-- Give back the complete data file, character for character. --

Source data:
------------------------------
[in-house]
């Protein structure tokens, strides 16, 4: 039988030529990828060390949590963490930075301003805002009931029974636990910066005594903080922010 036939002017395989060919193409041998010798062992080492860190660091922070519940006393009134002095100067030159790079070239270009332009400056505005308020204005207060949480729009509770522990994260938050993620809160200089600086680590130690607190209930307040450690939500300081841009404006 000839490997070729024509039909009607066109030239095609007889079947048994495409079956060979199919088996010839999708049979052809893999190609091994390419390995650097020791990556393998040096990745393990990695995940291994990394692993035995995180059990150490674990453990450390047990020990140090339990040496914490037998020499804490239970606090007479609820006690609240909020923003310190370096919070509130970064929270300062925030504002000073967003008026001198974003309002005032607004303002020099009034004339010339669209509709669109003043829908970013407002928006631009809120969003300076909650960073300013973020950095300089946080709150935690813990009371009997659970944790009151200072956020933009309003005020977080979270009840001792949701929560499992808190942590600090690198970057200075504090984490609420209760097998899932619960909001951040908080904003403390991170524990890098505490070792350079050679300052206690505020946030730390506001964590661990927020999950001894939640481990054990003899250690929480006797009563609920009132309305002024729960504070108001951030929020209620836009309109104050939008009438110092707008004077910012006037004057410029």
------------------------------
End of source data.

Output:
[in-house]
């Protein structure tokens, strides 16, 4: 039988030529990828060390949590963490930075301003805002009931029974636990910066005594903080922010 036939002017395989060919193409041998010798062992080492860190660091922070519940006393009134002095100067030159790079070239270009332009400056505005308020204005207060949480729009509770522990994260938050993620809160200089600086680590130690607190209930307040450690939500300081841009404006 000839490997070729024509039909009607066109030239095609007889079947048994495409079956060979199919088996010839999708049979052809893999190609091994390419390995650097020791990556393998040096990745393990990695995940291994990394692993035995995180059990150490674990453990450390047990020990140090339990040496914490037998020499804490239970606090007479609820006690609240909020923003310190370096919070509130970064929270300062925030504002000073967003008026001198974003309002005032607004303002020099009034004339010339669209509709669109003043829908970013407002928006631009809120969003300076909650960073300013973020950095300089946080709150935690813990009371009997659970944790009151200072956020933009309003005020977080979270009840001792949701929560499992808190942590600090690198970057200075504090984490609420209760097998899932619960909001951040908080904003403390991170524990890098505490070792350079050679300052206690505020946030730390506001964590661990927020999950001894939640481990054990003899250690929480006797009563609920009132309305002024729960504070108001951030929020209620836009309109104050939008009438110092707008004077910012006037004057410029």